This invention also provides pharmaceutical compositions, including unit dosage forms, valuable for the use of the herein described compounds for the utilities disclosed herein. The dosage form can be given in single or multiple doses, as previously noted, to achieve the daily dosage effective for a particular utility.
To a solution of 209.4 g (1.1 mol) of meso-diaminopimelic acid in 2,200 ml of water, basified to pH 9.0 with 2N sodium hydroxide and cooled on an ice bath to 10° C., was added 450.5 g (2.64 mol) of benzylchloroformate over a 30 minute period. The pH was maintained throughout the addition at 9.0 with 2N sodium hydroxide. After 2.5 hours, the solution was extracted three times with one liter of ethyl acetate. The aqueous solution was acidified with 10% hydrochloric acid to pH 1.5 and extracted twice with one liter of ethyl acetate. The extracts were combined, dried over magnesium sulfate, filtered and concentrated, and the resulting oil was crystallized from 920 ml of chloroform at room temperature to yield 170 g (34%) of the title product: mp 129°-133° C.; IR (KBr) 2700, 1720, 1600 cm-1 ; (D6 -DMSO) delta 7.1-7.4 (m, 10H), 5.2 (s, 4H), 4.0-4.2 (m, 2H), 1.2-1.6 (m, 6H); [alpha]D =0.0 (C=1.2, MeOH).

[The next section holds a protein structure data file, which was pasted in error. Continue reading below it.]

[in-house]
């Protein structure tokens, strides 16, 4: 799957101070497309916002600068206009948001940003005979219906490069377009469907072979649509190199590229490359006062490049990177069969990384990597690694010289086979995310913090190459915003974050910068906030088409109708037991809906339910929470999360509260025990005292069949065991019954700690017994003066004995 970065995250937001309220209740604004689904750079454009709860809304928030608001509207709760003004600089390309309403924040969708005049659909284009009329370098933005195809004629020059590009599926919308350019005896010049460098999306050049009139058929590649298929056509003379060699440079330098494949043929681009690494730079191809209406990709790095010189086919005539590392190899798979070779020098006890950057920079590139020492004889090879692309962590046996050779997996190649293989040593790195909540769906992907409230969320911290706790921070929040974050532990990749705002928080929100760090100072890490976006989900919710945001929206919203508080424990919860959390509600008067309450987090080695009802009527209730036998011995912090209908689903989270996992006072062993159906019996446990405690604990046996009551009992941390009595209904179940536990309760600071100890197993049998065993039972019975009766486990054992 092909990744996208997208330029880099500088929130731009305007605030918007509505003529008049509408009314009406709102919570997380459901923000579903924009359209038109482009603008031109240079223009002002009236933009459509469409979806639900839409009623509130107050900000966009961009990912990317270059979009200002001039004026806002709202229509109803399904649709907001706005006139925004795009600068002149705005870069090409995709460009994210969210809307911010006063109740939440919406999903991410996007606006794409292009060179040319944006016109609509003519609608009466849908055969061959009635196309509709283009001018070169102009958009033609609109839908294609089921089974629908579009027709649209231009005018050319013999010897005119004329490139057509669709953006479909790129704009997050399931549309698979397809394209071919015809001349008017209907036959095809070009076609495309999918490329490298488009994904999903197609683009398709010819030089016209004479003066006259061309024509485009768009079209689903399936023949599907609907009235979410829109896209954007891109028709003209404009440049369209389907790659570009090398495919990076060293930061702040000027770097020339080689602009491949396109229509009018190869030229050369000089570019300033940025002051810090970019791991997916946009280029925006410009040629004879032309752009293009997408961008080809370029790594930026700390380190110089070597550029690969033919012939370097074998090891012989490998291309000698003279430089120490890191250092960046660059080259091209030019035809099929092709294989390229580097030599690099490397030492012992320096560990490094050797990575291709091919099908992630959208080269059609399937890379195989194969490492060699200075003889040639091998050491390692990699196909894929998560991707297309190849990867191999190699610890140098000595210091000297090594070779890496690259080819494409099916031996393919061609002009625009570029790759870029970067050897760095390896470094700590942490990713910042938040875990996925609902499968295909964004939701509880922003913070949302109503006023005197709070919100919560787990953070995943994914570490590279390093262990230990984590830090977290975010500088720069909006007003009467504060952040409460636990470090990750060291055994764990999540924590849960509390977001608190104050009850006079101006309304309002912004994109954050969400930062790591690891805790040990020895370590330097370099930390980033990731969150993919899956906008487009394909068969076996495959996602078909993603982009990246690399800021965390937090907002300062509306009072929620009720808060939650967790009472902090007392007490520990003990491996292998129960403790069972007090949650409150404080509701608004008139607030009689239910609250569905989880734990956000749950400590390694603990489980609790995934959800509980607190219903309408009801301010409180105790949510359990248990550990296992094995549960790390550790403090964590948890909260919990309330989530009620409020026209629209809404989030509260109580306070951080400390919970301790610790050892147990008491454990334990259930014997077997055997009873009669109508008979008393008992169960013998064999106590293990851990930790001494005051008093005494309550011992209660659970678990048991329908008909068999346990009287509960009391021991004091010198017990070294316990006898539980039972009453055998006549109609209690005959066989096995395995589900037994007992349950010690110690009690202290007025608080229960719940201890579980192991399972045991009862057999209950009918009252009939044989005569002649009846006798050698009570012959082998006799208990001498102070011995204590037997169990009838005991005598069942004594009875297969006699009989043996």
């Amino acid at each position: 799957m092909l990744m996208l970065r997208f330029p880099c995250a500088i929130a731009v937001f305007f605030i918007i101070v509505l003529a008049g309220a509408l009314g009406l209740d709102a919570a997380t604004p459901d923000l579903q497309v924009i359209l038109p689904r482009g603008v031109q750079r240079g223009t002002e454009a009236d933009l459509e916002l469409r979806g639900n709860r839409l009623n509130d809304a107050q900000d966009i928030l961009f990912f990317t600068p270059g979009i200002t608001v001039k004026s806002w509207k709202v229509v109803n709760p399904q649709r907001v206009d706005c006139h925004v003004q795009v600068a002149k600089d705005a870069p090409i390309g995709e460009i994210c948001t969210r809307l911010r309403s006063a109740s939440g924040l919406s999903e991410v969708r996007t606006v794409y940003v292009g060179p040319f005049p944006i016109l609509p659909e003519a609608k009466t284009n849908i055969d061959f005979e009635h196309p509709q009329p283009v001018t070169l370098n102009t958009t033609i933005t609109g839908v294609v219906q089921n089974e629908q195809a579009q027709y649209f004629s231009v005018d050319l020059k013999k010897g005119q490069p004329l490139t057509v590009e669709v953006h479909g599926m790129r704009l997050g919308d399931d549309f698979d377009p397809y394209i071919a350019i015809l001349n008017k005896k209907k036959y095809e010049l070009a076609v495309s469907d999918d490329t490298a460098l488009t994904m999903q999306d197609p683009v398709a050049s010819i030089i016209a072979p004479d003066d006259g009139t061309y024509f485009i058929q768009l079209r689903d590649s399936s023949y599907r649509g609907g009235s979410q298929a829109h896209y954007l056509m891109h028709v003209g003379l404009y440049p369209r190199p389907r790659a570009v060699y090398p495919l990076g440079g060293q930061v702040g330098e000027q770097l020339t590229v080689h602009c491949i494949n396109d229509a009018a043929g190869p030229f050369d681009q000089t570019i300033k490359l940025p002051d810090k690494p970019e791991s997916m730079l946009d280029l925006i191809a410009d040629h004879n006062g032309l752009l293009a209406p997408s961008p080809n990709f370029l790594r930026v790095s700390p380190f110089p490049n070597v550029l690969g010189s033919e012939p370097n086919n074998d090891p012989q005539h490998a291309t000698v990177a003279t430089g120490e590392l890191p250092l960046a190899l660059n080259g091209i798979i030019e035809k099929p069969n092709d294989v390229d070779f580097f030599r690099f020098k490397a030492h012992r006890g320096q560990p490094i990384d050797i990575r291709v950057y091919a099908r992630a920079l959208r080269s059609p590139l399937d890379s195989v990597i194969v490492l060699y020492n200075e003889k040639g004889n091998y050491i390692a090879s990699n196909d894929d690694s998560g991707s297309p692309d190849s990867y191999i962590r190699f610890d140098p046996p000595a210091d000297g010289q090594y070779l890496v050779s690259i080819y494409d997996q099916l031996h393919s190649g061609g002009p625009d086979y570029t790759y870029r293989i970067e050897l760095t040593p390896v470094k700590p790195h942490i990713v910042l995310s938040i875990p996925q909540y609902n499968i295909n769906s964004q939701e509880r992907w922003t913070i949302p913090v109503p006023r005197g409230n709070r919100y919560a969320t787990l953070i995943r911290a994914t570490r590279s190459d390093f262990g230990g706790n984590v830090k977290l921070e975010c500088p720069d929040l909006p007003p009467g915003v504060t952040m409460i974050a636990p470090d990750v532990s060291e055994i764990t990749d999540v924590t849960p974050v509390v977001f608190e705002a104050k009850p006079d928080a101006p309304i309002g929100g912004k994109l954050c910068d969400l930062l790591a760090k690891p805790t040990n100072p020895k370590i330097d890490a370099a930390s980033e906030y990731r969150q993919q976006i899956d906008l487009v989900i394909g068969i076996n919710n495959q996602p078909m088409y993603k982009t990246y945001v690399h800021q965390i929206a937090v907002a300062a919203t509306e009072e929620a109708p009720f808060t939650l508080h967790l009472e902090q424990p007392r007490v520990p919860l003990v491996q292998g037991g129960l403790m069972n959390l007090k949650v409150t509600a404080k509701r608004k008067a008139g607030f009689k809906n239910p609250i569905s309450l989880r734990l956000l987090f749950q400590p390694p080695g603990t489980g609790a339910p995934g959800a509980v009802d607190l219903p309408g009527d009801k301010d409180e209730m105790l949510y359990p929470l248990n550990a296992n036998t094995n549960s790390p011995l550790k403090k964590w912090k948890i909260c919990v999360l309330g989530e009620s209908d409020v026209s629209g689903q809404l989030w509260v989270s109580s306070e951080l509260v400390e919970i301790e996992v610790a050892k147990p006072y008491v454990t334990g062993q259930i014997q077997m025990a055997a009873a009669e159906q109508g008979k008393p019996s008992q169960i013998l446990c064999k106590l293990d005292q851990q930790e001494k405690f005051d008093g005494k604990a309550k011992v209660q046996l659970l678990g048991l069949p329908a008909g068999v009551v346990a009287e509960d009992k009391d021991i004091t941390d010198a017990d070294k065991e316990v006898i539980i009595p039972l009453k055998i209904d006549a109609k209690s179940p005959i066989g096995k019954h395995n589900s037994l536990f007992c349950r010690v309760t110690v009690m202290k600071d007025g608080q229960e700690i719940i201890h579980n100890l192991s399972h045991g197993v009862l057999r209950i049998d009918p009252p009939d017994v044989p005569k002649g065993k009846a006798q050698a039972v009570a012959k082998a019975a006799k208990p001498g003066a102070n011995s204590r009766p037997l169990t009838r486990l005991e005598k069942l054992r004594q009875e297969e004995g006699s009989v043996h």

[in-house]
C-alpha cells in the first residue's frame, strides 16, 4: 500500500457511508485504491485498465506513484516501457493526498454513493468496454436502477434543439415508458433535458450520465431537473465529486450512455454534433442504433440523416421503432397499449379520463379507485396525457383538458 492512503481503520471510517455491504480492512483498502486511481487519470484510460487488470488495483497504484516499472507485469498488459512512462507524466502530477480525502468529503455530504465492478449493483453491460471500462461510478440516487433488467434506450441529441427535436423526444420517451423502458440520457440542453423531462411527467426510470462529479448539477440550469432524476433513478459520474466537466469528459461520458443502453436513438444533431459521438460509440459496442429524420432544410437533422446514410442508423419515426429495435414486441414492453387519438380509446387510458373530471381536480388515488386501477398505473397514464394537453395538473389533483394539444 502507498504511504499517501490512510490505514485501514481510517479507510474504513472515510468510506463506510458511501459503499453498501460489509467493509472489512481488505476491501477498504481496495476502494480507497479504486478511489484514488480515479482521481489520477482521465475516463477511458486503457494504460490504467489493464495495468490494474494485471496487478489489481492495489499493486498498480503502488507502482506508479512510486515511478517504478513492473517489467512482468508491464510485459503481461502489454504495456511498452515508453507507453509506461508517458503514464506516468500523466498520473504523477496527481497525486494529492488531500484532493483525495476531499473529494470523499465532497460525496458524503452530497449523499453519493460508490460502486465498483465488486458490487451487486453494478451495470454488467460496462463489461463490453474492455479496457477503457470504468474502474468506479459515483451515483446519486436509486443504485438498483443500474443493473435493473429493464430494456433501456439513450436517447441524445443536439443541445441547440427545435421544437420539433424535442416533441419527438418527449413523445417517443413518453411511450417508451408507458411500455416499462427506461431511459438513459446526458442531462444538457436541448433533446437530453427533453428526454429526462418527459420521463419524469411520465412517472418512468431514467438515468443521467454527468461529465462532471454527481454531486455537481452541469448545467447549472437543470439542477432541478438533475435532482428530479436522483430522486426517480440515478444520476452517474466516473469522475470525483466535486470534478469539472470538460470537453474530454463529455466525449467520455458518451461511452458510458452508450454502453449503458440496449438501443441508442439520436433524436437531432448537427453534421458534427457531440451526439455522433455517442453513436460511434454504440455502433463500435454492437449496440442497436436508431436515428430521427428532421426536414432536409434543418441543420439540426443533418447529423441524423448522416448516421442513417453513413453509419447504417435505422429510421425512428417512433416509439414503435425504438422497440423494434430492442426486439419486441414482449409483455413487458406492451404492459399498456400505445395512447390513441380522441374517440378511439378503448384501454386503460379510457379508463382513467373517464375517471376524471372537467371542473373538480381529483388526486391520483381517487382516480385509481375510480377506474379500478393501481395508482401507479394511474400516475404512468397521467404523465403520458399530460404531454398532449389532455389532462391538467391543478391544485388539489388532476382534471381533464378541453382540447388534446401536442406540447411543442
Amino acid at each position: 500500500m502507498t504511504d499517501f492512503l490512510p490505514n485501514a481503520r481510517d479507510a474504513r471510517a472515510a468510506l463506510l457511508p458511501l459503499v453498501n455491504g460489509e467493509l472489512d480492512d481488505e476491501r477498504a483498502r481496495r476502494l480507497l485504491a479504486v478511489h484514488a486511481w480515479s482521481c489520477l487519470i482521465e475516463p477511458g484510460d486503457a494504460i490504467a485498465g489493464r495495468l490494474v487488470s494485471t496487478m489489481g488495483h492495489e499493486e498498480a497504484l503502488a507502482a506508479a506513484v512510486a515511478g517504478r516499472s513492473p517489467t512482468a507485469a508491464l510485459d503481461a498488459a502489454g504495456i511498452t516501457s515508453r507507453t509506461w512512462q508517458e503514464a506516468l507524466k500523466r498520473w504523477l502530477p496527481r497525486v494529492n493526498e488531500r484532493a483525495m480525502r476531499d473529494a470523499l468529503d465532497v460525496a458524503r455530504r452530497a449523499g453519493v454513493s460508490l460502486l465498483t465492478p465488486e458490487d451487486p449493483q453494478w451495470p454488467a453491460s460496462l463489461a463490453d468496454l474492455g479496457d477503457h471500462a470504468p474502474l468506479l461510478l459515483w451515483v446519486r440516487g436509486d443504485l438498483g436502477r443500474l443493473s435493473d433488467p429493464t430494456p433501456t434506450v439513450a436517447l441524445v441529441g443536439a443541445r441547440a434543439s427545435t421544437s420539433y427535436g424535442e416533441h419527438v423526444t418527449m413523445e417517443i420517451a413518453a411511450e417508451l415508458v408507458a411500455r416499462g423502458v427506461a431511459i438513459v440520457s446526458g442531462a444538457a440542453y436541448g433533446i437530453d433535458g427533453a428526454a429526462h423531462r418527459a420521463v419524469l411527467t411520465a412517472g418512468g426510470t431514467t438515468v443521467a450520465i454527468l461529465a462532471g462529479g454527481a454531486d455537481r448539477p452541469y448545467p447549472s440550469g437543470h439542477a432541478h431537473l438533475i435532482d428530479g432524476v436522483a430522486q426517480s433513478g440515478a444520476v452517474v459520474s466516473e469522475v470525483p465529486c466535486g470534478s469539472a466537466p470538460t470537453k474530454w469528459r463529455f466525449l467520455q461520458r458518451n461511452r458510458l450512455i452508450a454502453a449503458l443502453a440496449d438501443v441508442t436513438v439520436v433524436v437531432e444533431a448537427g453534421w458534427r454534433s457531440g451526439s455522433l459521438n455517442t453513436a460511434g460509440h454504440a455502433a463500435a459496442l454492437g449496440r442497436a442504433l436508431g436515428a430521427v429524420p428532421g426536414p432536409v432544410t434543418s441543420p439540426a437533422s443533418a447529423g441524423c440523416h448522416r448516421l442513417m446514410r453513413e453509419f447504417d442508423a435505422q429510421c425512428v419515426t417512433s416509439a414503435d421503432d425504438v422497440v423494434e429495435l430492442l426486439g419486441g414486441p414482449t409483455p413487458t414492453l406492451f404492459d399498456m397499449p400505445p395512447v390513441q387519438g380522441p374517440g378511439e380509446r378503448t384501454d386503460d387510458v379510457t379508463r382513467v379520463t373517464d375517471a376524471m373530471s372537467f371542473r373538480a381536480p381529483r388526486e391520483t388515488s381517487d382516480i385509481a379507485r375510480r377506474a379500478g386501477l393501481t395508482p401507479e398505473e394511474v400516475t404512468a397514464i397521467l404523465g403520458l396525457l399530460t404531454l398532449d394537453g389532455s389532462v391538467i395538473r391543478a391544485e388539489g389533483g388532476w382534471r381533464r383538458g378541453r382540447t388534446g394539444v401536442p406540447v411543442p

A suspension of 62.0 g (140 mmol) of N,N-dibenzyloxycarbonyl-meso-diaminopimelic acid in 1,240 ml dry methylene chloride was cooled under nitrogen atmosphere to 10° C. and treated in a single portion with 62.0 g (300 mmol) phosphorous pentachloride. The resulting yellow solution was stored one hour at 10° C. and allowed to warm to room temperature for 20 hours. The resulting suspension was filtered, the product washed successively with dry methylene chloride and dried under high vacuum to yield 29.9 g (91%) of the di-N-carboxyanhydride: mp 280° C.; IR (KBr) 3250, 1840, 1760 cm-1 ; NMR (D6 - DMSO) delta 4.2-4.4 (m, 2H), 1.2-2.0 (m, 6H).